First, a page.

“Claire showed us that there are ways to run an organization so it can be influential, powerful and be heard,” said BFVN founding vice-president Karen King. “We lobbied for access to change, funding and to the industry in a way we didn’t have before.”

Fraser produced several films, including Why Shoot the Teacher, Marie Anne and The Hounds of Notre Dame, organized and chaired the first Alberta Film Festival and founded the renowned Banff International TV festival. He was a member of the Alberta Task Force on Film whose report led to the establishment of the Alberta Motion Picture Development Corporation.

“I have had a long life of being lucky enough to be in the right place at the right time and things happened,” said Fraser in his acceptance speech.

Caribbean Tales also honoured husband and wife filmmakers David “Sudz” Sutherland and Jennifer Holness with the Cultural Entrepreneurs of the Year award and Hubert Davis with the Award of Excellence.

Sutherland and Holness wrote the epic CBC prime time series, Guns, which portrays the randomness of gun violence in the city. Their other credits include their breakthrough feature film, Love, Sex and Eating the Bones and the short films, My Father’s Hands and AfricVille.

Davis’ first feature film, Hardwood, earned him a 2005 Academy award nomination for Best Documentary Short and his most recent and critically acclaimed feature, Invisible City, won the Best Canadian Documentary at last year’s Hot Docs festival.

“I work so much in isolation that it’s actually nice to see what the response is to what I am doing and also see the community come out to support your work,” said Davis who graduated from McGill University with a degree in film and communication. “This award means a lot to me and it’s quite nice to be honoured on the same platform with Claire and Fil who are trailblazers.”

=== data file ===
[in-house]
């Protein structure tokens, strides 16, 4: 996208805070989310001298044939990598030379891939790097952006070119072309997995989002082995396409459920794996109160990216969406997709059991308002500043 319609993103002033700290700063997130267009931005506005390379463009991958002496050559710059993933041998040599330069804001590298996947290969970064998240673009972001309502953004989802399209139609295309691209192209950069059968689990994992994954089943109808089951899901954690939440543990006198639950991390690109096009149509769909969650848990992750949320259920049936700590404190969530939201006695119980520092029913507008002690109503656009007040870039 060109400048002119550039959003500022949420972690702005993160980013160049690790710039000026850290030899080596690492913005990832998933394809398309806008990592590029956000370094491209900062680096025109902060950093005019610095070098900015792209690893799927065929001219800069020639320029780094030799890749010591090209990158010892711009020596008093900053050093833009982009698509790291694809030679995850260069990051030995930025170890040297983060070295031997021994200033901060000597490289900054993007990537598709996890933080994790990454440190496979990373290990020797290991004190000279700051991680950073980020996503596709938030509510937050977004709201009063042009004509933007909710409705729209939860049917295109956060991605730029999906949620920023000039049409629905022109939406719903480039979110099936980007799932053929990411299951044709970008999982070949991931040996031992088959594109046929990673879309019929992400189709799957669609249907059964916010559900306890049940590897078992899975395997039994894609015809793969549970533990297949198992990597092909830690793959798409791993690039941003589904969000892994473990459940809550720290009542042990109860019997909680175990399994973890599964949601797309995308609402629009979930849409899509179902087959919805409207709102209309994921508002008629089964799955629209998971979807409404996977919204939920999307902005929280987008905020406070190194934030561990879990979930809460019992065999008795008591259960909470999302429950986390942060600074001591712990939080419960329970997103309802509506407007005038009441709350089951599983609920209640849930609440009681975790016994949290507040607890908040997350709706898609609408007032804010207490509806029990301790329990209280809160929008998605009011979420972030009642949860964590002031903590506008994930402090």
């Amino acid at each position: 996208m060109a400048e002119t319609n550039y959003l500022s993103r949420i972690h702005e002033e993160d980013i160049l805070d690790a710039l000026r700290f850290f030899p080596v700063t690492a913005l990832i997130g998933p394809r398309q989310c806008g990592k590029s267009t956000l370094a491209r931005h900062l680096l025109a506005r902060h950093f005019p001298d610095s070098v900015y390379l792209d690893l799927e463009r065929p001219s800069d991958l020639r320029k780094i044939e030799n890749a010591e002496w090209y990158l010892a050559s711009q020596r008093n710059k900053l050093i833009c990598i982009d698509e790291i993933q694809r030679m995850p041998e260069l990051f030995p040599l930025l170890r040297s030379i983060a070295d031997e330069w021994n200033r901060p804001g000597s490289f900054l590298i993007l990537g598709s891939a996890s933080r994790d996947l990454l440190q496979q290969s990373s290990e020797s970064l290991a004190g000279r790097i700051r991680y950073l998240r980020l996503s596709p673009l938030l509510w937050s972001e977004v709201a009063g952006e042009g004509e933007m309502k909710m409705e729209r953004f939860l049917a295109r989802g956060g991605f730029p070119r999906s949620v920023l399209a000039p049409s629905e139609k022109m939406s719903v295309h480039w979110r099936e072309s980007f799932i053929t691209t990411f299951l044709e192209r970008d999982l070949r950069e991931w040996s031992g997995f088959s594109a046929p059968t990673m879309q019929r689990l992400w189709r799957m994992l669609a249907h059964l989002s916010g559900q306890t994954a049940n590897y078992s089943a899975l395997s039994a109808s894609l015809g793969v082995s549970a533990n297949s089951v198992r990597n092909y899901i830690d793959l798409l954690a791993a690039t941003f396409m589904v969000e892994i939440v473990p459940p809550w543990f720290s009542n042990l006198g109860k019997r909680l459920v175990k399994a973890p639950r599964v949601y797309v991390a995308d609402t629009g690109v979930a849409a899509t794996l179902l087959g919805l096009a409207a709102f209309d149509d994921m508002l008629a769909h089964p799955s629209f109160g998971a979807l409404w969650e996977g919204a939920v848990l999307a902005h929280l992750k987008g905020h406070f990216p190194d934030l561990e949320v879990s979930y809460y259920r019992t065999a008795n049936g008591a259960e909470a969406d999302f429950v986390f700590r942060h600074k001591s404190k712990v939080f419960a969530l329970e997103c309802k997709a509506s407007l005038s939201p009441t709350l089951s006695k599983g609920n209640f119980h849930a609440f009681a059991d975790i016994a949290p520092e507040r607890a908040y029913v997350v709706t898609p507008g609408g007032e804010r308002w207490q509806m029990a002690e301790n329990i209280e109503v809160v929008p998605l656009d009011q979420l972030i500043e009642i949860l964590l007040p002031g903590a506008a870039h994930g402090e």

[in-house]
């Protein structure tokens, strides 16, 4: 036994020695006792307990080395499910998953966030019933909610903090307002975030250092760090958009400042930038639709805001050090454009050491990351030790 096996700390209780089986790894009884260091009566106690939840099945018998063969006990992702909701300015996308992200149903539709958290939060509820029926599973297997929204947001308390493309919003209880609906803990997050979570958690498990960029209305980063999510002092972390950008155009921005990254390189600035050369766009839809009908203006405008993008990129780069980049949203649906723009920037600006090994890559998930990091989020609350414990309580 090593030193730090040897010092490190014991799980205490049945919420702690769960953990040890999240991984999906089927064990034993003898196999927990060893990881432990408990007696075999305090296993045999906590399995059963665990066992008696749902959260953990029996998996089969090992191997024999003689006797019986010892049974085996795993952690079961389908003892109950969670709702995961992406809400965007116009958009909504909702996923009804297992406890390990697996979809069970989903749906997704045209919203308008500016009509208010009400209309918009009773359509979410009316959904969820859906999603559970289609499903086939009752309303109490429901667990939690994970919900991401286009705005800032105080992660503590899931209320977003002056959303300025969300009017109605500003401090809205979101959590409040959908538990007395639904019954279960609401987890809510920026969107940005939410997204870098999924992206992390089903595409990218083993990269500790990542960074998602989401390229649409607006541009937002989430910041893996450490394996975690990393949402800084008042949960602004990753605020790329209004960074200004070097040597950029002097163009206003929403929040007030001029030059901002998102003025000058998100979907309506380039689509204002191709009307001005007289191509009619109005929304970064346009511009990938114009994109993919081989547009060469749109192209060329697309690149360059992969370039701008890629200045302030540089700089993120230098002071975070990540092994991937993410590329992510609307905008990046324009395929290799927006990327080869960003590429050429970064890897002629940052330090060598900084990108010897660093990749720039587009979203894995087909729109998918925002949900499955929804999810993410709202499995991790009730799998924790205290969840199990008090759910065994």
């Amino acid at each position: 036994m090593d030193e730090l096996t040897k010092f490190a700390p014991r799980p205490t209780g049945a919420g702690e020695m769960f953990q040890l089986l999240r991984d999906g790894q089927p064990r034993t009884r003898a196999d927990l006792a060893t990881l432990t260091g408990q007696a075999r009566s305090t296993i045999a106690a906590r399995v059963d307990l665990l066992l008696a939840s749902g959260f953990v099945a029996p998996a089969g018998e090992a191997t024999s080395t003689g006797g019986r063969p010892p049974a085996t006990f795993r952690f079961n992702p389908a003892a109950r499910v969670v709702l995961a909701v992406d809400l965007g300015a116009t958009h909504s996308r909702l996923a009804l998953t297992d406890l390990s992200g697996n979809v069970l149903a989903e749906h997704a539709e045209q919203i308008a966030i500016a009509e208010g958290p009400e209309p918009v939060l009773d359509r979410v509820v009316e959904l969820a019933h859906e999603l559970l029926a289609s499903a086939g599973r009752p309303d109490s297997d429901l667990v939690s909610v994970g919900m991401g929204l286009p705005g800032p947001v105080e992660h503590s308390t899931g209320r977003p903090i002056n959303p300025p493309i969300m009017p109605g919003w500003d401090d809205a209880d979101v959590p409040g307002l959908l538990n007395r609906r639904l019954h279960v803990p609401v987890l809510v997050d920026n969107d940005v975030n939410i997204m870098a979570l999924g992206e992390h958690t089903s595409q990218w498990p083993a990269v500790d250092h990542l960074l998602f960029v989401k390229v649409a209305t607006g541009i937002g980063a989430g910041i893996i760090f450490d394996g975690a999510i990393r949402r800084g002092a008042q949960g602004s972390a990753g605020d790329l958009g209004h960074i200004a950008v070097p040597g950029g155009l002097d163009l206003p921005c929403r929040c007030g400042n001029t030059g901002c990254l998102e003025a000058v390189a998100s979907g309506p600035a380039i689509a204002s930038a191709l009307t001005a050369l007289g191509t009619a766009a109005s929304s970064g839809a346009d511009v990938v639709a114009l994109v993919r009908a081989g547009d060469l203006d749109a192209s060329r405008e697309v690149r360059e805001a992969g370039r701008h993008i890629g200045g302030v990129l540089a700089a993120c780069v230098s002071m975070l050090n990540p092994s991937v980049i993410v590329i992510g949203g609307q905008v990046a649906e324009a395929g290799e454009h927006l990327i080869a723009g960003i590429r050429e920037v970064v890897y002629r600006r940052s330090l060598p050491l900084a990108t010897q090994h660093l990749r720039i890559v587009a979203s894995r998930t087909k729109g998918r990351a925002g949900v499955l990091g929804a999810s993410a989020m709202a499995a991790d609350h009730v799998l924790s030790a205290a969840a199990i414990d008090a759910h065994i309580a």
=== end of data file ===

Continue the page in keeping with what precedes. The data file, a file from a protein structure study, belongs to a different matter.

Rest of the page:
Hardwood, Invisible City and Guns are among several classic and contemporary Africentric films that will be screened during Black History Month in February for high school, college and university audiences.

Toronto District School Board (TDSB) administrator Lloyd McKell promised that his board, which has an enrolment of nearly 260,000, will encourage its students to attend the youth film festival.

“Despite the fact that the TDSB has been very innovative and progressive in our approach to inclusiveness, we are still fundamentally a Eurocentric system where the sources of knowledge that students in our schools learn come primarily from a Eurocentric context,” said McKell.

“In our last secondary students census, 78 per cent of Black students told us that learning about their history and culture will actually make learning more interesting for them. A total of 68 per cent said they will actually enjoy school more and 58 per cent said they would do better in school. Those are powerful arguments in favour of bringing our art forms to the classroom and to our schools for all children.”

The screenings take place February 2-25 at 9.30 a.m. and 1 p.m. at the University of Toronto’s William Doo Auditorium, 45 Willcocks St. (at Spadina Ave.)

Tickets are available at the U of T box office (416) 978-8849 or